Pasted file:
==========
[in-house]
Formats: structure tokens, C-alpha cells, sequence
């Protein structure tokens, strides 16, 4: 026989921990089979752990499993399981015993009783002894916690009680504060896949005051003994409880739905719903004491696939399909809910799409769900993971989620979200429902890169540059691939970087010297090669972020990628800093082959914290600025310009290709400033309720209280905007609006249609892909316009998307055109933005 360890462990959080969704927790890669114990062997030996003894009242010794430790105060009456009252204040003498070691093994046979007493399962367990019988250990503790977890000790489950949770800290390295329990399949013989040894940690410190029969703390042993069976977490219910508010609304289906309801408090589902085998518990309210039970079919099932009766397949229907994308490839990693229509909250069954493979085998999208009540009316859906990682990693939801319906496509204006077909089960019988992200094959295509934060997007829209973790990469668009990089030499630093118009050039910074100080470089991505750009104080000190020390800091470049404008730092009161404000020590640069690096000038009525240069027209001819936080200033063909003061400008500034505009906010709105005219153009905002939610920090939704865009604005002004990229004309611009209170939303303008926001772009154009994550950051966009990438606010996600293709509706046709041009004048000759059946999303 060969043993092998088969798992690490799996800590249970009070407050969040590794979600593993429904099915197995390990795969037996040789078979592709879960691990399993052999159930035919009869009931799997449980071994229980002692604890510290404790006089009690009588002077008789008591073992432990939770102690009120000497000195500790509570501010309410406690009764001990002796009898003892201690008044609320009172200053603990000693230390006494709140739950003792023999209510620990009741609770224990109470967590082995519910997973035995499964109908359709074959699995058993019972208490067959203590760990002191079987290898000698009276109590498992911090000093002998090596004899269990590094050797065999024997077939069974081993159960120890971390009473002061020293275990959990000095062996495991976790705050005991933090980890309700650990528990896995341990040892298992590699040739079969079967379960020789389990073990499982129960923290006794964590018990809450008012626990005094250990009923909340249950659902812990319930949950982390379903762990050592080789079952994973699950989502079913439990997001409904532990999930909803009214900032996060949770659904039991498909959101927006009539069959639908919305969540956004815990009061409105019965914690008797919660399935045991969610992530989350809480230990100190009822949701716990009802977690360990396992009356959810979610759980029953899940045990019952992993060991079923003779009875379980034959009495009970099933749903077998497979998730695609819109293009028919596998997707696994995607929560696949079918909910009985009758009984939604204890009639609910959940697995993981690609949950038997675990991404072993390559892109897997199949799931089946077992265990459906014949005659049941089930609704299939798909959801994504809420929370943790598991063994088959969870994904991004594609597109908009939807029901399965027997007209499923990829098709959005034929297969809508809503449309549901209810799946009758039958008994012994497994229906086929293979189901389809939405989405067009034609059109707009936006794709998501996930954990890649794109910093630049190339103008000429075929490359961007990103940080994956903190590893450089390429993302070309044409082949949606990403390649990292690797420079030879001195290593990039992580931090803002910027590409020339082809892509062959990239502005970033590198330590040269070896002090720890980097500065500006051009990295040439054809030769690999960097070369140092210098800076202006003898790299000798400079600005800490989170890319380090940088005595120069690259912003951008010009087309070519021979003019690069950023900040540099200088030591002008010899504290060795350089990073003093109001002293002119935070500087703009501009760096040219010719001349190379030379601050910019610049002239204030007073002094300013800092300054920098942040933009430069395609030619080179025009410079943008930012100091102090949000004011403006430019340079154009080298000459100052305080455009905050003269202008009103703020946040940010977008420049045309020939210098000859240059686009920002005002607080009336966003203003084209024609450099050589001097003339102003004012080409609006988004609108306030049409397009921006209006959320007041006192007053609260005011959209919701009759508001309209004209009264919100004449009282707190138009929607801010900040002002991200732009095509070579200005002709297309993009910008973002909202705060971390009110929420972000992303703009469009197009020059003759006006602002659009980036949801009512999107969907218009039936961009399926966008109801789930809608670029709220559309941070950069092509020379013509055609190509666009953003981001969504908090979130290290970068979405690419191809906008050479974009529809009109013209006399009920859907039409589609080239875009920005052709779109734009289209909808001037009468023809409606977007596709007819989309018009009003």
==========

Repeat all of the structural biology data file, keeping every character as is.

[in-house]
Formats: structure tokens, C-alpha cells, sequence
């Protein structure tokens, strides 16, 4: 026989921990089979752990499993399981015993009783002894916690009680504060896949005051003994409880739905719903004491696939399909809910799409769900993971989620979200429902890169540059691939970087010297090669972020990628800093082959914290600025310009290709400033309720209280905007609006249609892909316009998307055109933005 360890462990959080969704927790890669114990062997030996003894009242010794430790105060009456009252204040003498070691093994046979007493399962367990019988250990503790977890000790489950949770800290390295329990399949013989040894940690410190029969703390042993069976977490219910508010609304289906309801408090589902085998518990309210039970079919099932009766397949229907994308490839990693229509909250069954493979085998999208009540009316859906990682990693939801319906496509204006077909089960019988992200094959295509934060997007829209973790990469668009990089030499630093118009050039910074100080470089991505750009104080000190020390800091470049404008730092009161404000020590640069690096000038009525240069027209001819936080200033063909003061400008500034505009906010709105005219153009905002939610920090939704865009604005002004990229004309611009209170939303303008926001772009154009994550950051966009990438606010996600293709509706046709041009004048000759059946999303 060969043993092998088969798992690490799996800590249970009070407050969040590794979600593993429904099915197995390990795969037996040789078979592709879960691990399993052999159930035919009869009931799997449980071994229980002692604890510290404790006089009690009588002077008789008591073992432990939770102690009120000497000195500790509570501010309410406690009764001990002796009898003892201690008044609320009172200053603990000693230390006494709140739950003792023999209510620990009741609770224990109470967590082995519910997973035995499964109908359709074959699995058993019972208490067959203590760990002191079987290898000698009276109590498992911090000093002998090596004899269990590094050797065999024997077939069974081993159960120890971390009473002061020293275990959990000095062996495991976790705050005991933090980890309700650990528990896995341990040892298992590699040739079969079967379960020789389990073990499982129960923290006794964590018990809450008012626990005094250990009923909340249950659902812990319930949950982390379903762990050592080789079952994973699950989502079913439990997001409904532990999930909803009214900032996060949770659904039991498909959101927006009539069959639908919305969540956004815990009061409105019965914690008797919660399935045991969610992530989350809480230990100190009822949701716990009802977690360990396992009356959810979610759980029953899940045990019952992993060991079923003779009875379980034959009495009970099933749903077998497979998730695609819109293009028919596998997707696994995607929560696949079918909910009985009758009984939604204890009639609910959940697995993981690609949950038997675990991404072993390559892109897997199949799931089946077992265990459906014949005659049941089930609704299939798909959801994504809420929370943790598991063994088959969870994904991004594609597109908009939807029901399965027997007209499923990829098709959005034929297969809508809503449309549901209810799946009758039958008994012994497994229906086929293979189901389809939405989405067009034609059109707009936006794709998501996930954990890649794109910093630049190339103008000429075929490359961007990103940080994956903190590893450089390429993302070309044409082949949606990403390649990292690797420079030879001195290593990039992580931090803002910027590409020339082809892509062959990239502005970033590198330590040269070896002090720890980097500065500006051009990295040439054809030769690999960097070369140092210098800076202006003898790299000798400079600005800490989170890319380090940088005595120069690259912003951008010009087309070519021979003019690069950023900040540099200088030591002008010899504290060795350089990073003093109001002293002119935070500087703009501009760096040219010719001349190379030379601050910019610049002239204030007073002094300013800092300054920098942040933009430069395609030619080179025009410079943008930012100091102090949000004011403006430019340079154009080298000459100052305080455009905050003269202008009103703020946040940010977008420049045309020939210098000859240059686009920002005002607080009336966003203003084209024609450099050589001097003339102003004012080409609006988004609108306030049409397009921006209006959320007041006192007053609260005011959209919701009759508001309209004209009264919100004449009282707190138009929607801010900040002002991200732009095509070579200005002709297309993009910008973002909202705060971390009110929420972000992303703009469009197009020059003759006006602002659009980036949801009512999107969907218009039936961009399926966008109801789930809608670029709220559309941070950069092509020379013509055609190509666009953003981001969504908090979130290290970068979405690419191809906008050479974009529809009109013209006399009920859907039409589609080239875009920005052709779109734009289209909808001037009468023809409606977007596709007819989309018009009003």